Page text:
Trust the Process, A Follow-Up

Share this:
Share

Okay, let me clarify a little from Tuesday’s post, especially for my friend at Red Phog (follow him on Twitter here).

With any process, there is one major variable to keep in mind: context matters.

Context is everything, especially in leadership. As we lead people, we understand that no two people are the same, and that everyone responds in a unique way.

I have served at five different churches over my time in ministry. No body of believers is the same. My roles at each church have varied based on the needs of the church.

What worked at one place may not work at another because you’re dealing with a new set of people, a new cultural context, and a new set of experiences.

For example, at my current church we take a short service trip over Spring Break and it is very well attended. At my last church, the majority of families traveled over spring break, so the same trip would not have worked as well.

Context matters. Be careful to blindly institute a process without first understanding the context in which you’re serving.

But sometimes, with experience and evaluation of the situation, it’s okay to trust the process.

Like this? Subscribe here to get 3 Question Leadership posts in your inbox.

Trust the Process

Share this:
Share

18 months ago I ran a Half Marathon, and then basically stopped running. So, last week I did something I never expected to do again and started a Couch to 5K program.

When I started running, the C25K app introduced me to running. Now, as I start over, I have to remind myself of one simple thing: trust the process.

I have the benefit of knowing the C25K app will help me build up my endurance. In leadership, we don’t always have that assurance.

This is why learning from our past becomes one of the most important things we can do. If we refuse to sit down and evaluate the things we have done, how can we expect to get better?

Have you made mistakes? Everyone does. But how have you recovered from the mistakes you made? What have you learned? What would you do differently? What processes have you built into your leadership to help you succeed?

Like this? Subscribe here to get 3 Question Leadership posts in your inbox.

Check It Out: Carey Nieuwhof Podcast with Todd Adkins

Share this:
Share

This morning on my run I finished a really good podcast-the Carey Nieuwhof Leadership Podcast (click here for the Podcast and show notes). Carey does a great job on the show notes of touching on some of the content, so scroll down the page if you click over there.

His guest was Todd Adkins and they talked about leadership development. There were a lot of good tips and bits of information, and it was very challenging for me as well.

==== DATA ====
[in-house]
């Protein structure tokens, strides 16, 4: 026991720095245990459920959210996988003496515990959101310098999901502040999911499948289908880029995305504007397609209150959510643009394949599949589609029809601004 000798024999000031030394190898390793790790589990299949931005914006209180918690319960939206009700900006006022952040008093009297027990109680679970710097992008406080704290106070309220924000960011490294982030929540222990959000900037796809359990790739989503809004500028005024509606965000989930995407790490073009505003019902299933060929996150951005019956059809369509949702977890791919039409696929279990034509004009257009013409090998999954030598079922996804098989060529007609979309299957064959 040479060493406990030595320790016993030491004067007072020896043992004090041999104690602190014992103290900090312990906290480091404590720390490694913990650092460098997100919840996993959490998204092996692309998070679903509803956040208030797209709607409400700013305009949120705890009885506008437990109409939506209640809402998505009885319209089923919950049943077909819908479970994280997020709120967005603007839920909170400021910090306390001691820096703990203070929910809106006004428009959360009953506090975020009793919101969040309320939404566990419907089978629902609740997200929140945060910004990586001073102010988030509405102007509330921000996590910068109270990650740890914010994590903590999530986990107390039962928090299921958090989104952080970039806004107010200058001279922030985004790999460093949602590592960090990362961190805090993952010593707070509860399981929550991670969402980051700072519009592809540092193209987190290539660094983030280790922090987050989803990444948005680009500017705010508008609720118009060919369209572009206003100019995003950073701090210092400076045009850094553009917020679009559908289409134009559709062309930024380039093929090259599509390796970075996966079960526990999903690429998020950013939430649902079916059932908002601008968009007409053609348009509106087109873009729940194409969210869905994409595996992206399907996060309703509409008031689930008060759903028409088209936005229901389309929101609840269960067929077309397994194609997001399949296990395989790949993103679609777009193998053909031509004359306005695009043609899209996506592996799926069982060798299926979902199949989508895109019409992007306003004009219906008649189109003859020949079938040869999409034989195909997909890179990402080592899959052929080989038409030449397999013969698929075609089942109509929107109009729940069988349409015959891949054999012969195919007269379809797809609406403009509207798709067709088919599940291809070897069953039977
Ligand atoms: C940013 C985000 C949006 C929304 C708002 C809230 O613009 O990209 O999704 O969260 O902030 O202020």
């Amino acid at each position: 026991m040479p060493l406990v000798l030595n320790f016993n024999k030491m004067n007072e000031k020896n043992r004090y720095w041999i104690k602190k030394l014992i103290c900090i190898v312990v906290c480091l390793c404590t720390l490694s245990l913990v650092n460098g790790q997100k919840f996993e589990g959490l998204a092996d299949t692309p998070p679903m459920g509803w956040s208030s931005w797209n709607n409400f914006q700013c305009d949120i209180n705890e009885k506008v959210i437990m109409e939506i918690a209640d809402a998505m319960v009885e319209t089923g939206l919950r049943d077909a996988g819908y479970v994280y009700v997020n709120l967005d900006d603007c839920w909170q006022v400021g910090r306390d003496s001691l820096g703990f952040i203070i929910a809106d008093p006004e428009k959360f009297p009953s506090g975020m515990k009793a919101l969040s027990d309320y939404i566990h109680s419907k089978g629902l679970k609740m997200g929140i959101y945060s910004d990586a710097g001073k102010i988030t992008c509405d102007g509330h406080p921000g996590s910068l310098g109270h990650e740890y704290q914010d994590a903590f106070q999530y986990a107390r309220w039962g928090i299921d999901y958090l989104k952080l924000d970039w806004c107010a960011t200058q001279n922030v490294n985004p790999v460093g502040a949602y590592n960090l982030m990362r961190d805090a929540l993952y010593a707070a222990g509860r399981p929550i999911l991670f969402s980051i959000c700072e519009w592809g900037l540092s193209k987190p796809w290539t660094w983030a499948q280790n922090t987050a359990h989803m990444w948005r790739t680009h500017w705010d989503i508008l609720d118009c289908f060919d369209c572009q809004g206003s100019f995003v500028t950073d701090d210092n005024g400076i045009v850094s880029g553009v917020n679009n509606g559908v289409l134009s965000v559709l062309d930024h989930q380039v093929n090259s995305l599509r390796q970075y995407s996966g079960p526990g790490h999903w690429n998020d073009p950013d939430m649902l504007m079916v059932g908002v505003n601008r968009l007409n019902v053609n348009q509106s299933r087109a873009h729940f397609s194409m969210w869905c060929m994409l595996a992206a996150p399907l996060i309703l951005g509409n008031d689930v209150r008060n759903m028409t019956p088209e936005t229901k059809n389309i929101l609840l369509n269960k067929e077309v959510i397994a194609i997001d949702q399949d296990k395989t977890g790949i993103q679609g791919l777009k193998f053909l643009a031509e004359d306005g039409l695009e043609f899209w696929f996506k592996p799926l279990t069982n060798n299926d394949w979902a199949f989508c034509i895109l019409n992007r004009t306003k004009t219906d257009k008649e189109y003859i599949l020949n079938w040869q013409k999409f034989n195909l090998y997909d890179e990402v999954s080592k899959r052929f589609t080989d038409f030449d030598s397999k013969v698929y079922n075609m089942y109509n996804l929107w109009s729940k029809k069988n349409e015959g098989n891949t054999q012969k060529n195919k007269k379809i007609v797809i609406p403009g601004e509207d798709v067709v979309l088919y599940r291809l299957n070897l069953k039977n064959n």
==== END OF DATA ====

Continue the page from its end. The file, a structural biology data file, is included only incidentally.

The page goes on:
You should check it out!

Like this? Subscribe here to get 3 Question Leadership posts in your inbox.

Avoid Answering No for Someone Else

Share this:
Share

I don’t know if you’re like me, but rejection is a terrible thing. Working up the courage to ask someone for help can be exhausting, and it’s only made worse when they say no. But there is something that hurts more than asking and being told no: never asking.

Because I fear rejection, often times I catch myself trying to reason my way out of asking someone for help. “They are not going to have time” or “They wouldn’t want to do that” becomes the refrain I tell myself.

The reality, however, is I will never know how someone will respond especially if I never ask. If I tell myself “they will say no, so why bother”, then their answer will always be no.

But, when I ask, they now have the opportunity to say yes. And who knows, I could get surprised.

Like this? Subscribe here to get 3 Question Leadership posts in your inbox.

Learning to Follow Up, Part 2

Share this:
Share

Okay, as promised, here are the questions I use when evaluating an event. (click here to read the first part.)

what did we do?

I use the first part to basically plot out the steps I took in preparing. If there were decisions to be made, I explain my reasoning for making that decision.

I write out time frame notes, including how early or late I started planning, especially if I order shirts or other swag, I want to remember how long it took the artwork and delivery.

Try to be as thorough as possible on the little details, the things that might get forgotten in 9 months when you re-visit the event.

What Worked?

This is where I celebrate the positives, the things that went well. What were the wins from the trip or event? What made the up front effort worth the work? I make a point to highlight things I wasn’t sure would work, but did.

This is important because even in the midst of a disaster, there are going to be one or two bright spots. Dig to find the positive so you can re-visit that energy and excitement down the road.

What to Do Differently?

Finally, instead of just listing out things that didn’t work (which would be the obvious follow-up to the second question), I spend some time dreaming about what could be done the next time to make the event better.

This is the most fun of the three because it allows me to dream. This is also the part that is the freshest immediately after, but the quickest to be forgotten from my memory.

Taking time while the event is still fresh to dream about how to make the next one even better makes all the difference in the world, for me.

One final thought

I use Evernote to file all of my reviews, and bullet points make it easier for me to skim what I wrote.

When I start an event for the second time, the first thing I do is open my review and get going.

Like this? Subscribe here to get 3 Question Leadership posts in your inbox.